Human trials set to begin for testing new 'fat pill' in overweight patients

Are you overweight and living in the South East of England? If so, you could help scientists who need volunteers to test a new 'fat pill'.

The capsule has been laboratory-tested on human tissue for more than four years by scientists at Queen Mary University of London in a project part-funded by the charity Bowel & Cancer Research.

Now human trials are set to begin to test the 'fat pill' for real. The capsule, packed with a mix of natural oils, is believed to trick the gut into thinking it's full and suppresses appetite. Researchers believe it could reduce the need for gastric bypass surgery and help solve the obesity crisis.

Forty healthy volunteers are needed to spend 18 months helping to establish the correct dosage levels and manage possible side-effects.

Researchers Prof Ashley Blackshaw and Dr Madusha Peiris at Queen Mary's Wingate Institute envision the first phase with 20 volunteers will confirm whether the capsule reduces the appetite - and research so far gives a very strong indication that it will.

The volunteers, aged 18-75, must be overweight but not necessarily obese and must not have had bowel surgery or a bowel disorder or be taking medication for Type 2 diabetes.

If the first phase is successful, a second group of 20 volunteers will spend a further six months trialling the capsule. They will be obese, morbidly obese, or on the waiting list for a gastric bypass.

Professor Ashley Blackshaw from Queen Mary University of London said: "All our volunteers have to do is swallow capsules before every meal when the body is ready to release lots of hormones, such as insulin.

"If the trials work, this could be a major weapon in tackling the obesity crisis and Type 2 diabetes. It could also cut the need for gastric bypass surgery which costs the NHS millions every year."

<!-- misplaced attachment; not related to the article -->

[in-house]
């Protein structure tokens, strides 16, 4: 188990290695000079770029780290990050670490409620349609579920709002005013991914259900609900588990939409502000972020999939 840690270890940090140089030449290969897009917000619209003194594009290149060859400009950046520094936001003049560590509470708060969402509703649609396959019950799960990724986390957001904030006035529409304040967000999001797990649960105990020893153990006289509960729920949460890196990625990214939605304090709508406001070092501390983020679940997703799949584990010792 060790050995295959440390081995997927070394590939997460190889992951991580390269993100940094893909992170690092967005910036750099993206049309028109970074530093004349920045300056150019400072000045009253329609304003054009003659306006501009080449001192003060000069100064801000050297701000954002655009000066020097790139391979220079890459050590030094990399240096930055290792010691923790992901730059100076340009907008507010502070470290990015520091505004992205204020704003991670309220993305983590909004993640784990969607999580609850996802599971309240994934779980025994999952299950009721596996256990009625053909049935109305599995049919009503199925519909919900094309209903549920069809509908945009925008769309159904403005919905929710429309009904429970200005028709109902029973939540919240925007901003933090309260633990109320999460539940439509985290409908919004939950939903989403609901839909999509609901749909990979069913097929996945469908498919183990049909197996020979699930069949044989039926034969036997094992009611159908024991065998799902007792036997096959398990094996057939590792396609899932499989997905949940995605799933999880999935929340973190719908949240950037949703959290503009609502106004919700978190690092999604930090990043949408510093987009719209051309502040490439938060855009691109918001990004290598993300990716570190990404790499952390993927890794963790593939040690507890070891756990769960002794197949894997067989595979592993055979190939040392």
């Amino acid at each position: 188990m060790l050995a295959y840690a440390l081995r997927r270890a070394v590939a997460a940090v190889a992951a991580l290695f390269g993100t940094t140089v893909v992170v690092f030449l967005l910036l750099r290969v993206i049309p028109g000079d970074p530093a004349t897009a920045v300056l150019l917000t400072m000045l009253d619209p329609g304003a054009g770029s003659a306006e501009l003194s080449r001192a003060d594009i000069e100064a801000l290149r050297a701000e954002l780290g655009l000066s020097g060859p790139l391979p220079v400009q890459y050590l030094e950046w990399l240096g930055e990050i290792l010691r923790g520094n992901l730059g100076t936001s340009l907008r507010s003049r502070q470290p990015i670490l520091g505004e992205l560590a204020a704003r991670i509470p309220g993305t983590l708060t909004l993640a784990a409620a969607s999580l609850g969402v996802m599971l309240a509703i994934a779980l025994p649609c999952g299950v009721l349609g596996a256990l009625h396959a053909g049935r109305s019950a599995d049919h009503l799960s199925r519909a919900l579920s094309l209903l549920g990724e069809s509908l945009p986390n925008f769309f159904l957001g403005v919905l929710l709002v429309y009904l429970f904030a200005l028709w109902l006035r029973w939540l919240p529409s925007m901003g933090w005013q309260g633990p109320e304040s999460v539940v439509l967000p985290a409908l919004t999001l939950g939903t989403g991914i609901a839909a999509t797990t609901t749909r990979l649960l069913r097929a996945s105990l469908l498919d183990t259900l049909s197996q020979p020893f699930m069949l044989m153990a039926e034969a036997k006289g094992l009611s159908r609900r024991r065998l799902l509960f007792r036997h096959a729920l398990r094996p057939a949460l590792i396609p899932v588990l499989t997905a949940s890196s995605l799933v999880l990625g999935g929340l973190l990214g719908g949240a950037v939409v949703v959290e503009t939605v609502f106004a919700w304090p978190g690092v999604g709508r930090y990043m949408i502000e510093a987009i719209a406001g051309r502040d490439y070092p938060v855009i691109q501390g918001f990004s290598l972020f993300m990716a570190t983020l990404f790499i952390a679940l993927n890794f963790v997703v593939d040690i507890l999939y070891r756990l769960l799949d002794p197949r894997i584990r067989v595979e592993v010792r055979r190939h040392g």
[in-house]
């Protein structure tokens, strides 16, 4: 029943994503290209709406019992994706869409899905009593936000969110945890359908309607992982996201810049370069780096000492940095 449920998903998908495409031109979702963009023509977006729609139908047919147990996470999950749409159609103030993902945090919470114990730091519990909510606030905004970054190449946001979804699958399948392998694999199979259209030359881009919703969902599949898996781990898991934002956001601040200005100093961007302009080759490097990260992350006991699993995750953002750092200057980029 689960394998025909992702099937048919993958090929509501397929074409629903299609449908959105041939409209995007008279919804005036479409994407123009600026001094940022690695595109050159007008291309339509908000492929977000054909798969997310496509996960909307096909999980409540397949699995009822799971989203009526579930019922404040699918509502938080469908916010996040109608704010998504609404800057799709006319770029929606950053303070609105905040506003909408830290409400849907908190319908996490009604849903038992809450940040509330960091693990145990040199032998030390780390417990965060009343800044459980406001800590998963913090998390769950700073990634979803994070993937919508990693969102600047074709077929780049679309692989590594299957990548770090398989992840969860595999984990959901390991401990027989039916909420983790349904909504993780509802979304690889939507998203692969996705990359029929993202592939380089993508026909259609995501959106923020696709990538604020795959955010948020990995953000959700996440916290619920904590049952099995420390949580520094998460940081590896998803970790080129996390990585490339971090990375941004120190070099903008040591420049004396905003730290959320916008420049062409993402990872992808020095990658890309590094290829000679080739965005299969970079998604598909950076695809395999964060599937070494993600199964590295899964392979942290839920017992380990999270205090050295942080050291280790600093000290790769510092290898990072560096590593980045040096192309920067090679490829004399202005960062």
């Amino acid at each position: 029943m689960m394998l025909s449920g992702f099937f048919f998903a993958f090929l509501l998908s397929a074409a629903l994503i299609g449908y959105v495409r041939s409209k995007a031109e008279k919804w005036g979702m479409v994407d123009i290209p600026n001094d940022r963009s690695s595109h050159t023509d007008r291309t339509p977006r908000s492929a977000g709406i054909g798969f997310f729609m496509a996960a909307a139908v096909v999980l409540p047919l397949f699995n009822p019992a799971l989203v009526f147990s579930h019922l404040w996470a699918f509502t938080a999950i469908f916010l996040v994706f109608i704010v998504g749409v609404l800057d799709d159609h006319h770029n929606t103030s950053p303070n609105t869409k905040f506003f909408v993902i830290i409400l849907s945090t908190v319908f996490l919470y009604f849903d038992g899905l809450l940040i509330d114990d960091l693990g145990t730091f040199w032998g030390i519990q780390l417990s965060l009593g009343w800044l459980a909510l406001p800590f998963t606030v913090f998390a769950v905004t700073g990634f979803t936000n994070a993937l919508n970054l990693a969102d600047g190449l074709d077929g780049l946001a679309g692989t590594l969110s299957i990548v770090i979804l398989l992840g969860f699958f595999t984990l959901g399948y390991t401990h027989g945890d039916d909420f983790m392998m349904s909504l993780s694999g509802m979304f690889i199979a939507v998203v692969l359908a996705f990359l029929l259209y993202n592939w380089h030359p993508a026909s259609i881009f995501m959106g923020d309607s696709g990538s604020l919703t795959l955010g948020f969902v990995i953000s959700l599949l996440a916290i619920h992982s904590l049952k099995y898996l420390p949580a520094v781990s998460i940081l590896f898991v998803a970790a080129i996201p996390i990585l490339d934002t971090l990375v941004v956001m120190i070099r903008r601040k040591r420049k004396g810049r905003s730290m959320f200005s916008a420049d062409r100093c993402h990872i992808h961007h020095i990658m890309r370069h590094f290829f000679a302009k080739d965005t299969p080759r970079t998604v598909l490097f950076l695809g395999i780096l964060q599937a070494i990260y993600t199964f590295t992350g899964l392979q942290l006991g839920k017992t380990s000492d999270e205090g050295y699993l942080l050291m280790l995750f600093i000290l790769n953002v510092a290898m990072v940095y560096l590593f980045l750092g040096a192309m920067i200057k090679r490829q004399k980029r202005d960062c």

The 'fat pill' works by sending special food supplements directly to the lower bowel, bypassing the small intestine. That causes the release of hormones which suppress appetite and help with the release of insulin.

Dr Madusha Peiris from Queen Mary University of London added: "Getting the body to release hormones that make you feel full will reduce appetite and reduce food intake. It works in the same way as gastric bypass surgery but without the irreversible, expensive surgery which is often only available to obese patients.

"The 'fat pill' is just like swallowing a fish oil capsule. It's a totally novel idea and we're very excited to be proceeding to human trial. We are hopeful that the treatment will be widely available in the next five years."

Professor Blackshaw and Dr Peiris are based at the Wingate Institute for Neurogastroenterology, part of Barts and the London School of Medicine and Dentistry, Queen Mary University of London.

The human trials are being funded through the charity Bowel & Cancer Research with the support of the JP Moulton Charitable Foundation.

"We're extremely grateful to Bowel & Cancer Research and to the JP Moulton Charitable Foundation for supporting this project. Because we're dealing with natural nutrients as opposed to drugs, securing funding for this project was challenging," said Prof Blackshaw.

Deborah Gilbert, Chief Executive of Bowel & Cancer Research, said: "Being overweight is now recognised as a major risk factor for bowel cancer. We are very grateful to the trustees of the JP Moulton Charitable Foundation whose support is making this research possible."

There has been a marked increase in obesity in the UK. In 1993, 15 per cent of the population were obese. In 2017, this rose to 26 per cent.

At the same time, weight-loss surgery has increased 30-fold in the last decade. More than 8,000 operations take place annually on the NHS, and many more through private clinics.

Also called bariatric surgery, it is used as a last resort to treat people who are dangerously overweight. Privately the costs are £5,000-£8,000 for a gastric band, and up to £15,000 for gastric bypass surgery.

Anyone wishing to be involved can email [email protected] before March 1 2019, with their name, age and contact details. If you know your height and weight and/or BMI this would be useful. The team is particularly keen to recruit volunteers in the South East of England as the trial is being conducted from Queen Mary University of London.

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